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Provincial Newspapers Pungwe News

Sakubva River: The Embodiment of Filth

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MUTARE-Thousands of residents, especially those of informal settlements downstream of
Sakubva River continue to put their health at risk by continuing to use water drawn from the
river described by experts as a “dead”.
The ever flowing river carries with it a charcoal black color accompanied by a nauseating stench
that has over the years continued to be a deathbed for aquatic life with sewer and industrial
effluent being the major pollutants.
The banks of Sakubva River have also been subjected to years of stream bank cultivation with
market gardening being the most lucrative economic activity taking place in the high density
suburbs.
A soil science technician with the Africa University, Joram Tapfuma said the random chemical
testing of the river revealed that the chemical components of the water reflected a ‘dead’ river as
the contaminants themselves had killed all bacteria in the water.
“Although we did not analyse all the chemical components in the water, there are quite a number
of pollutants in the river. The pH levels are unconducive to support any form of aquatic life.
Taking a closer look at bacteria that may cause diseases to humans, we discovered there was
none. The bacteria actually died as a result of an unknown contaminant,” he said.
However, the ‘dead’ river is saving the lives of hundreds of people downstream, with families in
‘boardslum’ a sprawling informal settlement, flocking the river for water meant for domestic use.
The closely knit informal structures dotted along the river bank have a signature note of a make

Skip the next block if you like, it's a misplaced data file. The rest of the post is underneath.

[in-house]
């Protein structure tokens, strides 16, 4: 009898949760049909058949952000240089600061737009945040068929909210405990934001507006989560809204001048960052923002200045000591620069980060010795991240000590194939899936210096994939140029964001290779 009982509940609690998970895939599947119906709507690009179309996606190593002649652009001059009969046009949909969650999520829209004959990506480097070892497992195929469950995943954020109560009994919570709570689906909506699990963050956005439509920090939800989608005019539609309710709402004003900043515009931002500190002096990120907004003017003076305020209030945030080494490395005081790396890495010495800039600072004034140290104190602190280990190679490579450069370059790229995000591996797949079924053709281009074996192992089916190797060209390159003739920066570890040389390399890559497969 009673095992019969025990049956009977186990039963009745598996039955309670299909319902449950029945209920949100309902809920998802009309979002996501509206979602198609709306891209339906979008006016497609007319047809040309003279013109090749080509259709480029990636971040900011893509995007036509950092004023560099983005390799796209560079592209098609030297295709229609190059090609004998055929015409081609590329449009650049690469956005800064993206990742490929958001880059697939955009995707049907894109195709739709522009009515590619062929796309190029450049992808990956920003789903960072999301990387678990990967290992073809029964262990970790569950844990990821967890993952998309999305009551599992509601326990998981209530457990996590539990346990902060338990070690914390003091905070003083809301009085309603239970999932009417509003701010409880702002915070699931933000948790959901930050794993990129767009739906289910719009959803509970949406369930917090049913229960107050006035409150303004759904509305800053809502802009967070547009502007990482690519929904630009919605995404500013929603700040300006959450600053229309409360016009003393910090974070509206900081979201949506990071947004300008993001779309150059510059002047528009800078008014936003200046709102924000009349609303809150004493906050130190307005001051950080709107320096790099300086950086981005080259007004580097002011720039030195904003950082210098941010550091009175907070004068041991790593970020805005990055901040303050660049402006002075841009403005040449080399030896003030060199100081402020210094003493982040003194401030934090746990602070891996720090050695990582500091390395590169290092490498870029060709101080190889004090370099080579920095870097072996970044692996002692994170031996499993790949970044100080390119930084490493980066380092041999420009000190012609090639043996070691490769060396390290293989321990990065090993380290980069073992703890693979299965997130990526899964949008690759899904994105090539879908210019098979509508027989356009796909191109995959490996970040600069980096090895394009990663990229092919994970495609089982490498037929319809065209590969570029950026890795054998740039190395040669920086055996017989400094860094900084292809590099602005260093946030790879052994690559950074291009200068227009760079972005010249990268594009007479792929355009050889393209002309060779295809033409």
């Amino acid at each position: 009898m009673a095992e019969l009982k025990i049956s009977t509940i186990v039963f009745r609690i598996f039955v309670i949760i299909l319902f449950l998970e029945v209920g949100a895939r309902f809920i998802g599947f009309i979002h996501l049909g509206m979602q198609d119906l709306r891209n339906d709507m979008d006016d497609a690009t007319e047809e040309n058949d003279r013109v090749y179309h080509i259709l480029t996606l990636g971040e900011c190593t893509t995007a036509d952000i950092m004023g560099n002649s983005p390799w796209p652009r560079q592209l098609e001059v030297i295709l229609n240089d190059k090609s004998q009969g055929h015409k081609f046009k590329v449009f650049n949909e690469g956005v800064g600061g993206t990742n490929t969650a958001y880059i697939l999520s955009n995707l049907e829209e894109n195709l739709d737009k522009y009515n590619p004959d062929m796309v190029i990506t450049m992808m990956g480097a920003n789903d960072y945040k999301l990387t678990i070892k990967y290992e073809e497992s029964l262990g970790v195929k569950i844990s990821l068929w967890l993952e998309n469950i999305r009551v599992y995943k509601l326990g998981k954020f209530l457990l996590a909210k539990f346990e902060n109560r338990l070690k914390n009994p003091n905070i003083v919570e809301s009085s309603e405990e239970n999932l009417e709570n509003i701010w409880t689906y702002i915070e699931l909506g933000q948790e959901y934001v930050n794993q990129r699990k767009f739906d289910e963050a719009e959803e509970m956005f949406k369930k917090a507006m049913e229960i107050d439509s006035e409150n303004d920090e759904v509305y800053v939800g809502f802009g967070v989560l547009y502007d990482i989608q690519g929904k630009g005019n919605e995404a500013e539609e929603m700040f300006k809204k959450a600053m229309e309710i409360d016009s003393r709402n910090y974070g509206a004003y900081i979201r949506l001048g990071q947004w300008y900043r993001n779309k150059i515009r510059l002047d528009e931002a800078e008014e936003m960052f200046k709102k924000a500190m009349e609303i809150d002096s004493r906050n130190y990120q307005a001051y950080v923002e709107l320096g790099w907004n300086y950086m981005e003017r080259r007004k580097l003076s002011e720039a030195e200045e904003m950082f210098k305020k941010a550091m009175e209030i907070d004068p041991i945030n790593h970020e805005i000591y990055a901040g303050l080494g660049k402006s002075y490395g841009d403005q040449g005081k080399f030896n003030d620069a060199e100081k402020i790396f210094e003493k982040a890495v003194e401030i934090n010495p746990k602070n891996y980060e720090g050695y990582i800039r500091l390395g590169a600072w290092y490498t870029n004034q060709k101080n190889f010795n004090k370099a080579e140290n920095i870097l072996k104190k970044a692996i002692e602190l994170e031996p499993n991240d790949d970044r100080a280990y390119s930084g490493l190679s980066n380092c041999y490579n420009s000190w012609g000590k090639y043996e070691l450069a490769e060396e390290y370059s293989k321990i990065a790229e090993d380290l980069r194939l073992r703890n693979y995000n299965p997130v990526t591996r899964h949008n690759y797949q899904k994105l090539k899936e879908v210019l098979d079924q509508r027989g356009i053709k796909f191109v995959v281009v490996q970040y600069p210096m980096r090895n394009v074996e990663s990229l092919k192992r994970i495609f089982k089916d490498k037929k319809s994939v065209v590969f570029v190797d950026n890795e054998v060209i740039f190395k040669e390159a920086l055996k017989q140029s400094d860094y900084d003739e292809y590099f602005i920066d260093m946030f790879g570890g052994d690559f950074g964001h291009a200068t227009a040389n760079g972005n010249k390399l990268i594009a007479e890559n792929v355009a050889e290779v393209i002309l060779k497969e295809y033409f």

shift well dug up close to the flowing river.
A visit by Pungwe News revealed that these make shift wells were meant to filter water from the
high water table, for domestic use by most of the households.
As an informal settlement, there are no water amenities available to cater for home use and the
inhabitants resort to using the river for laundry and watering their home gardens, ablutions and
dumping of house waste.
Though some denied using the water for home use and failed to explain the presence of such pits
at their premises, one of the inhabitants only identified as Mai Tinodaishe confessed that due to
the long distances they had to travel to fetch clean tap water, she had resorted to using water
from the wells for other household chores besides cooking.
“I usually use water from our make shift wells for doing the laundry and washing the dishes as I
save tap water for drinking and cooking purposes only,” she said.
She said she no longer had any qualms about using the Sakubva River despite having full
knowledge of its pollutants.

People can die from drinking contaminated water or eating fish from severely polluted ponds and
rivers. Legislation aimed at improving water conservation and protection, though laudable, has
failed to effectively curb pollution of the country’s water systems.
The mere mention of Mutare’s Sakubva River gives one the shivers. The river which originates
somewhere in the foothills of the low density suburb of Murambi and meanders through most the
residential areas of Mutare to the southern high density suburb of Hobhouse, is the embodiment
of filth.
The Mutare City Council and Environmental Management Agency have however commended
efforts by a local residents group, Mutare Rivers Rehabilitation Initiative, in trying to reduce
pollution and save the river from further and future pollution.

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